Contemporary Analytic and Linguistic Philosophies

By E. D. Klemke | Go to book overview

Realism and Common Sense

6. The Refutation of Idealism

G. E. Moore


I

Modern Idealism, if it asserts any general conclusion about the universe at all, asserts that it is spiritual. There are two points about this assertion to which I wish to call attention. These points are that, whatever be its exact meaning, it is certainly meant to assert (1) that the universe is very different indeed from what it seems, and (2) that it has quite a large number of properties which it does not seem to have. Chairs and tables and mountains seem to be very different from us; but, when the whole universe is declared to be spiritual, it is certainly meant to assert that they are far more like us than we think. The idealist means to assert that they are in some sense neither lifeless nor unconscious, as they certainly seem to be; and I do not think his language is so grossly deceptive, but that we may assume him to believe that they really are very different indeed from what they seem. And secondly when he declares that they are spiritual, he means to include in that term quite a large number of different properties. When the whole universe is declared to be spiritual, it is meant not only that it is in some sense conscious, but that it has what we recognise in ourselves as the higher forms of consciousness. That it is intelligent; that it is purposeful; that it is not mechanical; all these different things are commonly asserted of it. In general, it may be said, this phrase 'reality is spiritual' excites and expresses the belief that the whole universe possesses all the qualities the possession of which is held to make us so superior to things which seem to be inanimate: at least, if it does not possess exactly those which we possess, it possesses not one only, but several others, which, by the same ethical standard, would be judged equal to or better than our own. When we say it is spiritual we mean to say that it has quite a number of excellent qualities, different from any which we commonly attribute either to stars or planets or to cups and saucers.

Now why I mention these two points is that when engaged in the intricacies of philosophic discussion, we are apt to overlook the vastness of the difference between this idealistic view and the ordinary view of the world, and to overlook

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Contemporary Analytic and Linguistic Philosophies
Table of contents

Table of contents

  • Title Page 3
  • Contents 5
  • Preface 9
  • Acknowledgments 11
  • Introduction - The Rise of Analytic Philosophy 15
  • Notes 20
  • The Pre-Analytic Tradition 21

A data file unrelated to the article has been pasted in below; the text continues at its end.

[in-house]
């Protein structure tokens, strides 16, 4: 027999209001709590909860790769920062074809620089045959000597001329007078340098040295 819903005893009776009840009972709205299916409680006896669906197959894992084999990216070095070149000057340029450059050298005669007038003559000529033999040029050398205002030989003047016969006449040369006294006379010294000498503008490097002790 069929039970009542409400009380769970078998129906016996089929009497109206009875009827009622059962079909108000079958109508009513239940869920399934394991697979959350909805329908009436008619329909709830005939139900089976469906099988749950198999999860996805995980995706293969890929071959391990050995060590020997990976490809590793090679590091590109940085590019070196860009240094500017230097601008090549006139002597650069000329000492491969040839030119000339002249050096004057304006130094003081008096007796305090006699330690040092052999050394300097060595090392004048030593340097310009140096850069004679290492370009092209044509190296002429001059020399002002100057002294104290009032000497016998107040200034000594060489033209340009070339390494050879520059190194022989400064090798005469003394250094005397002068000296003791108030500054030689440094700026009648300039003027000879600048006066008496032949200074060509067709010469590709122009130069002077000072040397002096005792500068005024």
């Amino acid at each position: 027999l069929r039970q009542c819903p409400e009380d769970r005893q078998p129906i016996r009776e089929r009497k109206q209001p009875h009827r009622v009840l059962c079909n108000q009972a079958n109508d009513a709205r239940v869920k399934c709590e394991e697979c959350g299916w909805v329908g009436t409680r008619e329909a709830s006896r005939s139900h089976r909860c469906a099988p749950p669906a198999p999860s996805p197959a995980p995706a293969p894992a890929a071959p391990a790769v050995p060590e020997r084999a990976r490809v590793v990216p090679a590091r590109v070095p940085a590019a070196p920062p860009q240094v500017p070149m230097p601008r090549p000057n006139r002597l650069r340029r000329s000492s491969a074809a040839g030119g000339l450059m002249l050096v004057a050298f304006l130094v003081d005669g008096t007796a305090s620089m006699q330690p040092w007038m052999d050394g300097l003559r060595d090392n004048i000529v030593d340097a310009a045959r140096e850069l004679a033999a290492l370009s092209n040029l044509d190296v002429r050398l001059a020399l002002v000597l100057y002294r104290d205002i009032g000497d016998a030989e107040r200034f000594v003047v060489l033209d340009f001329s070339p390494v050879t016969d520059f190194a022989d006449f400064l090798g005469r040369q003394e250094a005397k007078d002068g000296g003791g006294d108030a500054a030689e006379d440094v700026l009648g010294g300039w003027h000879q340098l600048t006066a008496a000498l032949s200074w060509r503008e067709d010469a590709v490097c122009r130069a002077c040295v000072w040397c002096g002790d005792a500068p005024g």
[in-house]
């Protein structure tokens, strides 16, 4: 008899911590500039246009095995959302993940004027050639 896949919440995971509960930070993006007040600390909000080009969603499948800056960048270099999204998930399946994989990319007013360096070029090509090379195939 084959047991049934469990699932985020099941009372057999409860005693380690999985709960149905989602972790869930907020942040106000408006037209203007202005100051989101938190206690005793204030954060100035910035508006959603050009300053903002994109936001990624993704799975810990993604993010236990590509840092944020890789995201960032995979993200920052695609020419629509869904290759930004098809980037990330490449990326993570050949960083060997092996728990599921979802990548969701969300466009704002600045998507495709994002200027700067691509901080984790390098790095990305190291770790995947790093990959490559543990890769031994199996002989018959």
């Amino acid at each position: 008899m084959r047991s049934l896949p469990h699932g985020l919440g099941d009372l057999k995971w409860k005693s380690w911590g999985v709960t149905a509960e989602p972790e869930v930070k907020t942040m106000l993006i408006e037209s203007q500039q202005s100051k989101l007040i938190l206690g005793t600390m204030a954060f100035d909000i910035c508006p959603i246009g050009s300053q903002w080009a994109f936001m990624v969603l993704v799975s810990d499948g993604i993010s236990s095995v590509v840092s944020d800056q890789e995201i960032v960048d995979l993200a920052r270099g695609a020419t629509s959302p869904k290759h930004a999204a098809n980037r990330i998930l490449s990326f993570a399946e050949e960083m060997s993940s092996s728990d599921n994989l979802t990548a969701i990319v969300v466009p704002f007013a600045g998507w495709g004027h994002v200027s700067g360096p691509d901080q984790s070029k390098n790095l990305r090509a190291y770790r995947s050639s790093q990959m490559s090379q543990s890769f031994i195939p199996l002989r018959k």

• Introduction 23
  • Idealism 31
  • Reality and Idealism 31
  • Selected Bibliography 53
  • Pragmatism 55
  • How to Make Our Ideas Clear 55
  • Notes 69
  • Pragmaticism 71
  • Selected Bibliography 78
  • American Realism 79
  • The Program and First Platform of Six Realists 79
  • Notes 86
  • The Approach to Critical Realism 87
  • Notes 104
  • Selected Bibligraphy 107
  • Analytic and Linguistic Philosophies 109
  • Introduction 111
  • Notes 119
  • Realism and Common Sense 121
  • The Refutation of Idealism 121
  • Note 137
  • The Subject-Matter of Ethics 138
  • Notes 162
  • A Defence of Common Sense 163
  • Proof of an External World 184
  • Note 201
  • Selected Bibliography 203
  • Logical Atomism 205
  • Facts and Propositions 205
  • Note 212
  • Particulars, Predicates, and Relations 213
  • Note 222
  • Excursus into Metaphysics What There Is 223
  • Note 232
  • Selected Bibliography 233
  • Logical Positivism 235
  • The Elimination of Metaphysics 235
  • Notes 246
  • The Futiction of Philosophy 247
  • Notes 252
  • The a Priori 253
  • Notes 264
  • Truth and Probability 265
  • Notes 270
  • Critique of Ethics and Theology 271
  • Notes 284
  • Selected Bibliography 286
  • Conceptual Analysis 287
  • Systematically Misleading Expressions 287
  • Wittgenstein's Lectures in 1930-33 307
  • Notes 319
  • Philosophical Perplexity 320
  • Notes 331
  • Philosophy, Anxiety, and Novelty 332
  • Notes 337
  • Gods 338
  • Notes 351
  • Descartes' Myth 353
  • Selected Bibliography 365
  • Logico-Metaphysical Analysis 367
  • Logical Positivism, Language, and the Reconstruction of Metaphysics 367
  • Note 377
  • On What There Is 378
  • Notes 390
  • Two Dogmas of Empiricism 391
  • Notes 409
  • Selected Bibliography 410
  • Linguistic Analysis 411
  • Performative-Constative 411
  • Notes 419
  • Intention and Convention in Speech Acts 421
  • Notes 436
  • What is a Speech Act? 437
  • Notes 451
  • Selected Bibliography 452
  • General Works on Analytic Philosophy 453
  • Sources of More Complete Bibliographies 454
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